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International Women’s Day 2024: inspiring inclusion during the biggest year for democracy

This year is a year like no other for democracy. More than half of the world’s population will head to the polls in 2024. Votes will be cast in local and national elections that have the power to shape political systems across the globe for years to come or cement already existing power structures.

For Africa, the stakes could not be higher. Millions of Africans in 19 nations across the continent will be given the opportunity to have a say in how their countries are run and who best represents their aspirations and values. Voters and candidates alike will be able to test the resilience of democratic systems in their countries, as well as their ability to influence the trajectory of progress and development. Most importantly, the elections this year represent a golden opportunity for meaningful progress toward more inclusive governance and equity in political leadership.

Emphasizing the importance of inspiring inclusion through the promotion of equity in leadership and decision-making roles, the theme for this year’s International Women’s Day is a powerful reminder that women’s voices – both as voters and public leaders – are integral to democracy and sustainable development. 

The recent decades have witnessed considerable progress in women’s representation in politics. Between 2000 and 2021, the proportion of seats occupied by women in lower houses of parliaments increased from 12% to 26% worldwide. Africa witnessed an increase from 8% to 15% for the same period. Women candidates in countries such as Namibia are also in prime position to achieve unprecedented victory in upcoming presidential and legislative elections.

However, despite these positive changes, the challenges that hinder democracy and inclusive governance remain daunting. A string of coups have imposed military rule in various African countries, putting the brake on democratic progress and reform. In other countries, delays in the electoral process threaten to thwart democracy and the rule of law. In Liberia, the representation of women in the House of Representatives registered a decline in recent years, indicating an urgent need for inclusive reforms across the political spectrum. And in Nigeria, only around 7% of political positions are occupied by women.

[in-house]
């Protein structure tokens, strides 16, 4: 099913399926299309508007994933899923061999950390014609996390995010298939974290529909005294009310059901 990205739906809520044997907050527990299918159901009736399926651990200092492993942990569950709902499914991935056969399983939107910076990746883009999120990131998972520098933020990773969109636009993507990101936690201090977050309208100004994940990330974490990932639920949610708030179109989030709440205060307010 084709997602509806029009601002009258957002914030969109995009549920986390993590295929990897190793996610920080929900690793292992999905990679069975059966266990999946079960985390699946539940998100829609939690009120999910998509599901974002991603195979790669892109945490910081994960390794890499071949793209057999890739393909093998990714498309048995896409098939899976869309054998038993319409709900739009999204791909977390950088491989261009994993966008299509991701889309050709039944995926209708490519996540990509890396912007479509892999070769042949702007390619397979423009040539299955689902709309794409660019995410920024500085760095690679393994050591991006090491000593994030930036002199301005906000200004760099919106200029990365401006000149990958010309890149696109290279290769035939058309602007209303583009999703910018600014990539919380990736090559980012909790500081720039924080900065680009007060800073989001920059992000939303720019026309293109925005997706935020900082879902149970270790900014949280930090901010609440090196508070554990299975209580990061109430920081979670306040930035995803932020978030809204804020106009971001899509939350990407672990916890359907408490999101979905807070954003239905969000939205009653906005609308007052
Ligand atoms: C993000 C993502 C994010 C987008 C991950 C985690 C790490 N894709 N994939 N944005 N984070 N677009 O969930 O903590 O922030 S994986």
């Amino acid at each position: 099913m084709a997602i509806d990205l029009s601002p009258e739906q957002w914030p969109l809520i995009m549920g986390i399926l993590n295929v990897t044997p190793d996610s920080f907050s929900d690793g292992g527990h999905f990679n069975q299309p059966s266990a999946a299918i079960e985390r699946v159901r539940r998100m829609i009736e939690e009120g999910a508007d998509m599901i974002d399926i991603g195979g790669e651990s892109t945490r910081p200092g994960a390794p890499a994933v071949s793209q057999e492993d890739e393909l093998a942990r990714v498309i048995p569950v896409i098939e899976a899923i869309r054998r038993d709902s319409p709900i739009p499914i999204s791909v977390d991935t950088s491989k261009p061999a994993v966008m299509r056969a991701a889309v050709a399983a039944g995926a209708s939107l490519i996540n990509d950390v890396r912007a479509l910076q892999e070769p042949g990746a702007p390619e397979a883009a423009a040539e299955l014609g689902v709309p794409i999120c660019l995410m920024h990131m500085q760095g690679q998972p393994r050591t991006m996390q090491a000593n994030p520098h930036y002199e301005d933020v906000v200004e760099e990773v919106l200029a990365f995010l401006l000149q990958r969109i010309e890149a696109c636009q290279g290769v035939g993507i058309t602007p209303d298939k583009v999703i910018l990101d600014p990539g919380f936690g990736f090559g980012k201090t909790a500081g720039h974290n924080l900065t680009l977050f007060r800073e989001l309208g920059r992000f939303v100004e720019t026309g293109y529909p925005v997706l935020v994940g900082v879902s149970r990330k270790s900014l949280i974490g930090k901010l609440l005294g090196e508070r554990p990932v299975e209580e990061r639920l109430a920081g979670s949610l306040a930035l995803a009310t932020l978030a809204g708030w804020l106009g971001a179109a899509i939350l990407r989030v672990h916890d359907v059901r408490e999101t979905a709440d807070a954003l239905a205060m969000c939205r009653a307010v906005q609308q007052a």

These challenges require collective action and tireless efforts to ensure that inclusive reforms are implemented, political and party systems are overhauled, and transparent and fair elections are held free from gender-based intimidation, harassment, and threats. Across the continent, leaders, decision-makers, and activists must pave the way for women to have equal access to voting, representation, and economic support in order to achieve inclusive politics.

In her op-ed published in the Guardian on International Women’s Day, our founder former President Ellen Johnson Sirleaf draws a roadmap for women’s equal participation in politics in Africa and across the globe. She also stresses the positive change that equity in governance creates:


“Women’s inclusion in politics is not merely an expression of equity; it is a vital necessity for the progress and sustainable development of nations.”


The 2024 elections across Africa, such as the December elections in Ghana, can mark a turning point in how women are perceived in public leadership spaces. Several African women – including Amujae Leaders Peggy Onkutlwile Serame of Botswana, Emma Theofelus of Namibia, and Dr. Zanetor Agyeman-Rawlings and Dr. Grace Ayensu-Danquah of Ghana – have already shaped the political landscape in their countries. They are now poised to take part in elections and continue to inspire women and girls to be active members of society.

The determination and achievements of these women compel us to increase all efforts toward ensuring that the upcoming elections across Africa are inclusive and equitable. By doing so, “we can make 2024 a historic year for democracy and equity in leadership,” in the words of Madam Sirleaf. 

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